In 1994 the US Congress, under pressure from supplement maker lobbying, passed the DSHEA which allowed questionable supplements to be sold with NO TESTING. The “no testing” proviso allows any supplement maker to sell anything because without testing there is no way to determine what is actually being sold much less if it is safe or even if it works. The result has been the internet has become dominated by thousands of web sites selling worthless products under generic names such as “fat burners”. “bulking formulas”. “cutting formulas”, “pre-workout drinks”, “post-workout mass gainers”, “intra-workout formulas”, “weight gainers”, “N.O. Rippers”, and on and on. It’s the 21st century “snake oil” and the suckers are spending over $20 billion on them annually in the US.

For more about the DSHEA go here –>
Here’s an excerpt:”The law has left consumers without the protections surrounding the manufacture and marketing of over-the-counter or prescription medications and it became the FDA’s responsibility to prove that a supplement wasn’t safe. While pharmaceutical manufacturers must demonstrate their products are effective as well as being safe, supplement manufacturers are not required to demonstrate efficacy.”

Supplement scammers build web sites for everything so they will always be at the top of your search results and super easy to find. The use fake reviews, testimonials, news reports, technical articles, YouTube videos, science papers, and more all full of lies just to get your money. For them the internet is dirt cheap advertising that can reach the whole world and they can and do lie, lie, and lie because there is no incentive to tell the truth on the internet. They can falsify their claims and tell you anything without fear of repercussions. So, unless you want to fall victim to scammers, the burden is on you to separate the truth from fiction.

The scammers are experts at seducing the young and the clueless with cool sounding product names like “QuickFast EZ Loss Formula” or “Massabolic Supergainer Extreme XXX”. They intrigue you will great graphics of hot babes and big ripped dudes. They are so predictable that you can just look at a supplement website and know it’s a scam. Check out and you’ll see a good example of a scam site that pretends to be experts on bodybuilding but in reality is just a front for supplement sales. They can’t make any money telling you about how to build your body the right way because you don’t need anything but food and determination to do that. So, they use the pretense of being the “go to” website for bodybuilding to make a fortune from supplements sales. Here’s proof of their scamming –>

Here’s another scam site –> but it’s a good one. Click the “Submit Answers” button and you’ll see what I mean.

So, now that you know how scammers work, it’s your choice. You can be smart or you can be just another sucker pouring money into the pockets of quacks.

Good luck and good health!!

Sandra asks…

Reviews on Jillian Michaels Maximum Strength Fat Burner supplement?

Does it really work?
Do you need to be overweight for it to actually work?
I don’t want to buy it and find out it doesn’t do a thing.
Personal reviews would be great,

vti answers:

If you wanna lose weight

buy her vidoes

not her supplements

Betty asks…

How do I know if a dietary supplement has been reviewed by the FDA ?

And by dietary supplement I mean like Vitamins or minerals or herbs.

For example.. Sytronil has been reviewed by the FDA and approved, and the same goes for Choleslo.. But there’s not a section or a list on the FDA that enlists the supplements they’ve reviewed.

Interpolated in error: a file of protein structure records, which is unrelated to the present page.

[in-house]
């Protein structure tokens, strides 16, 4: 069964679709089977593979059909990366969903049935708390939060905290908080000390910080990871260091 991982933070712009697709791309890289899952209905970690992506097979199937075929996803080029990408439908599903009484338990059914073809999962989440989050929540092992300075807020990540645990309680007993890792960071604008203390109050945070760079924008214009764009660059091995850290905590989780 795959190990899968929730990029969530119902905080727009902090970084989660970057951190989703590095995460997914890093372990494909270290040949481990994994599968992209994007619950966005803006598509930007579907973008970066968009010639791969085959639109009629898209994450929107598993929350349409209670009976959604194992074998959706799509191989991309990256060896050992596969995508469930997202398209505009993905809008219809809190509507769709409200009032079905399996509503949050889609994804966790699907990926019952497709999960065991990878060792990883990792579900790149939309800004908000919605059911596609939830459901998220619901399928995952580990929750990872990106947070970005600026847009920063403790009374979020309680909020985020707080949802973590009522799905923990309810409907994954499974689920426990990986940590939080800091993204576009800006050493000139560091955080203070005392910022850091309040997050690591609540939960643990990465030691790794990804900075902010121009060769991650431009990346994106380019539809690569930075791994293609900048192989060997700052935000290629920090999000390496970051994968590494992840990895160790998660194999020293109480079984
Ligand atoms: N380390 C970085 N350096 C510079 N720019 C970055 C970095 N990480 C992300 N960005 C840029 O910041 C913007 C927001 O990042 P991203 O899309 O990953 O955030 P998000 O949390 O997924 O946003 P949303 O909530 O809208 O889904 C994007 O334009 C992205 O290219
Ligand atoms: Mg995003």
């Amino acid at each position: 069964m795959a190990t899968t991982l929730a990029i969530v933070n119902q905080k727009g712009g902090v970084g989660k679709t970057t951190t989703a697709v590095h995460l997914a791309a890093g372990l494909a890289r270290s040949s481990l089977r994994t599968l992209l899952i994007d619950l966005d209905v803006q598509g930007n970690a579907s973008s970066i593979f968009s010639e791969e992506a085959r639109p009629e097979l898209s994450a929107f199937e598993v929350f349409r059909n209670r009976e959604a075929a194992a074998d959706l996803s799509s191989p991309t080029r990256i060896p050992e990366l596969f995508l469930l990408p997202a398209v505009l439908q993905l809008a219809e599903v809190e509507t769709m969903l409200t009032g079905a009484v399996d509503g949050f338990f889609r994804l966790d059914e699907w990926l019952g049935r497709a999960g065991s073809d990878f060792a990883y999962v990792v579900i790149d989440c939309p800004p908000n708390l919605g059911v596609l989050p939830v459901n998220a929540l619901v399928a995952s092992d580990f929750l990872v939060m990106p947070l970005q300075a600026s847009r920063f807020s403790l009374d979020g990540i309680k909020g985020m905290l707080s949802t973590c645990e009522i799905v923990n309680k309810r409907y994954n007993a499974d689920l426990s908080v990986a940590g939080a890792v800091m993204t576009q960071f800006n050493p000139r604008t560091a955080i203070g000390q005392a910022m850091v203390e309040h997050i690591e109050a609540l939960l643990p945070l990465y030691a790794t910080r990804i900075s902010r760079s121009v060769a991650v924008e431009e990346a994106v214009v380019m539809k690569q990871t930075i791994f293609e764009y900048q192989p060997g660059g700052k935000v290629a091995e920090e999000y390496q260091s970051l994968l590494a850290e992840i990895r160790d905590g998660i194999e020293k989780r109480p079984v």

Is there a place where I can find such a document or report enlisting the approved or reviewed supplements ?

Thanks in advance 🙂

vti answers:

Aside from positive’s spam, there isn’t one just like there isn’t a list on their site that shows every drug that’s ever been FDA approved (and if they did, they would be rather embarrassed to point out how many have been banned for how many deaths they’ve caused). 😉 However, the laws around the FDA and supplements are such that the FDA doesn’t test any of them directly, they are more of an enforcement organization and they keep track of any problems that are reported both with drugs and supplements.

Technically, the FDA doesn’t approve or deny any supplements aside from general vitamins and minerals (those that have an RDA), so they aren’t “approved”. But if it was “FDA denied” (eg. Contaminated product, bottles not containing the right product, etc), it’s removed from the market and/or the company making it gets shuts down.
It’s already happened a number of times… One of the biggest cases I can think of is when they banned Tryptophan for around a decade because of a contaminated batch that some people died from. It was banned that long because of misinformation that came up about it and partially from media coverage that spread that got some people thinking that it was the supplement, not the company.

With all that being said, there actually are watchgroups and organizations that do regulate supplements and regularly report to the FDA for any major adverse reactions (and the supplement companies that sell them are supposed to report these as well). The GMP (Good Manufacturing Practices) and USP (U.S. Pharmacopoeia) are the main quality assurance organizations (USP is for the U.S., GMP is for the U.S. And worldwide).

The best thing you can do when buying a supplement from a company is to call the company and ask them to prove their quality. No, not just ask if they have good quality, but ask them to prove it. Their products should be tested/reviewed by independent 3nd party companies to verify their quality and they should be able to prove it rather easily. If they can’t prove it, I wouldn’t use their products… It’s your responsibility to know what you’re buying and to make sure the company you’re getting it from is good.
Good luck and I hope I helped!